A friend who knows I’m learning Welsh has just asked me if you are doing Polish @aran. Any plans?
I’d be interested in that too, if we could have it — my mum’s mother tongue is Polish, but I’ve never learned more than a few words of it myself…
For many current reasons I’d support this move, if it is feasible.
I picked up a few words on my woking visits to Poland but my son learned from some visitng EU TEMPUS students a substantial phrase about an unstable table (allegedly a tongue twister).
Dziękuję bardzo am y cwestiwn.
Would be nice; we’d probably need some Polish speakers to actually make the course though.
Are you yourself able to say this fable of the unstable table?
Nope - but I’ll see if my son can remember it, although he learned the phrase from the first cohort of Polish students under the EU’s TEMPUS programme to Aber which I helped to set up nearly 20 years ago. If he can remember, I’ll see if I can persuade him to produce a voice file. We can then allow any native speakers to judge how good his memory is.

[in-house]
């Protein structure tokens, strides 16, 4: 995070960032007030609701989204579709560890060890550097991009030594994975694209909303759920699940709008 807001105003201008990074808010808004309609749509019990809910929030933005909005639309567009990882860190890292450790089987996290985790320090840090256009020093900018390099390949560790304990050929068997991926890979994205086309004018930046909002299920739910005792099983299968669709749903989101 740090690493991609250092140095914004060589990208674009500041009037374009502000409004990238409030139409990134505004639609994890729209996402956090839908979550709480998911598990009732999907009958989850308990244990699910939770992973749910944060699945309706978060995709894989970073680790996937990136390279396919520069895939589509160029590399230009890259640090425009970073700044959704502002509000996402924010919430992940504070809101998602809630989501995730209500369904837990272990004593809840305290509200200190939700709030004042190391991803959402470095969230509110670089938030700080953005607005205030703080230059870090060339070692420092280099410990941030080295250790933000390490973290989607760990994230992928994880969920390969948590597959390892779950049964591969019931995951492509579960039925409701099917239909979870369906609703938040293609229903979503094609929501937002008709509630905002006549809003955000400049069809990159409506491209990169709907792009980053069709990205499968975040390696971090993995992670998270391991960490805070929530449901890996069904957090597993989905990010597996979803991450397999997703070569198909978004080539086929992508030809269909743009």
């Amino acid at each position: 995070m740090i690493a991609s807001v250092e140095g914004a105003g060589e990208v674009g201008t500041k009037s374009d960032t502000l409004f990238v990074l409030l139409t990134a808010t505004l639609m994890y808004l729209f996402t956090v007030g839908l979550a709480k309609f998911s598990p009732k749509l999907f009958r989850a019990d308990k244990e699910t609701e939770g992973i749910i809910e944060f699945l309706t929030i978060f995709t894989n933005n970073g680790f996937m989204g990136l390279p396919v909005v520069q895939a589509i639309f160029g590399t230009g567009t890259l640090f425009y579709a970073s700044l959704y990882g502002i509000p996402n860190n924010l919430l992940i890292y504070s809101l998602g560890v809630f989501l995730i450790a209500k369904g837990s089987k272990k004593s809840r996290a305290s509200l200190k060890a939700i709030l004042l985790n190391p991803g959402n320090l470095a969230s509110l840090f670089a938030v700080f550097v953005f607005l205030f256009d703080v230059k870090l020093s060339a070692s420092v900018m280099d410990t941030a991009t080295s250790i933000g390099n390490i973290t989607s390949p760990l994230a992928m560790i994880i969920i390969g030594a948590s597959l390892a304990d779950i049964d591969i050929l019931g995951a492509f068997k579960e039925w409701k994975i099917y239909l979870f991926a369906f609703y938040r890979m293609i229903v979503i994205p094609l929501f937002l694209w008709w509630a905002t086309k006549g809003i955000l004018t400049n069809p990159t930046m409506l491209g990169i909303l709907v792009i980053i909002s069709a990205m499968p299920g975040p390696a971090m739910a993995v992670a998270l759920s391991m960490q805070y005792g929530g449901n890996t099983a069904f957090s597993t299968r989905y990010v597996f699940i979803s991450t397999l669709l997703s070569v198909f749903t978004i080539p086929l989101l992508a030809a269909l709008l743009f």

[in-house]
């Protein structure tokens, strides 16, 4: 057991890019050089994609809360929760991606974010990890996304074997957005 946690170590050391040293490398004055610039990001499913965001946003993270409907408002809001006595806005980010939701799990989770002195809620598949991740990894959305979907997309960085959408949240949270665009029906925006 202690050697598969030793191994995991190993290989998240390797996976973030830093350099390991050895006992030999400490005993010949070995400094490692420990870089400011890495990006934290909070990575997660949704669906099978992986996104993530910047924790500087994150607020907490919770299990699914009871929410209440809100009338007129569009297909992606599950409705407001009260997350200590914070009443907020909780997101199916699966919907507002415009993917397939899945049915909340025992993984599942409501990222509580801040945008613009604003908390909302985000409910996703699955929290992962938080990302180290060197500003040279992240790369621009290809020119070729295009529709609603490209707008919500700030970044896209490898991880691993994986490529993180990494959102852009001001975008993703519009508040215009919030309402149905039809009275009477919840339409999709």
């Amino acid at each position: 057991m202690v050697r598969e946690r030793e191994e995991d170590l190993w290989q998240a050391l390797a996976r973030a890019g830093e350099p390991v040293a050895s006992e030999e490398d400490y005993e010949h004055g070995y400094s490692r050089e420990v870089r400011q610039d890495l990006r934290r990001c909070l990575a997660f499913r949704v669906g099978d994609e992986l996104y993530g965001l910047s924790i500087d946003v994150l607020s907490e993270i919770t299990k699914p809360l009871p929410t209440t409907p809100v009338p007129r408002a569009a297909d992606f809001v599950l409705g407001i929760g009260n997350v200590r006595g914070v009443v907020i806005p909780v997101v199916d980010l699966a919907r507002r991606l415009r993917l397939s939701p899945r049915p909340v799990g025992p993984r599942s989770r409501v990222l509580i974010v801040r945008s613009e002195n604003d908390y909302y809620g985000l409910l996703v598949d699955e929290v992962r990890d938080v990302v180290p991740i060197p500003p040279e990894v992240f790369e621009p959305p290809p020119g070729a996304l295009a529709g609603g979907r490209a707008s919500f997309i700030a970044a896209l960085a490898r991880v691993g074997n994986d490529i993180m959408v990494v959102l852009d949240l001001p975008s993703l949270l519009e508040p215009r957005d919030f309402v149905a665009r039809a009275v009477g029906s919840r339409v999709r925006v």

In the meantime - I’m pretty sure this is what he learned - have a go yourself
Stół z powyłamywanymi nogami
A few minutes later. This is Chris’s version of the above: PolTongTwist1
He also recalls this but has no idea what it means: PolTongTwist2
Any suggestions from Polish speakers? (along with marks out of 10 for his prounciation)
I think we’re probably about a month or so away from the next round of trials for the course creation tool - at which stage, as long as we can find translators/recorders, we’d be more than happy to take requests…
The second tongue twister is “W Szczebrzeszynie chrząszcz brzmi w trzcinie” which means “cane beetle sound in Szczebrzeszyn” (Szczebrzeszyn is a small town in Poland).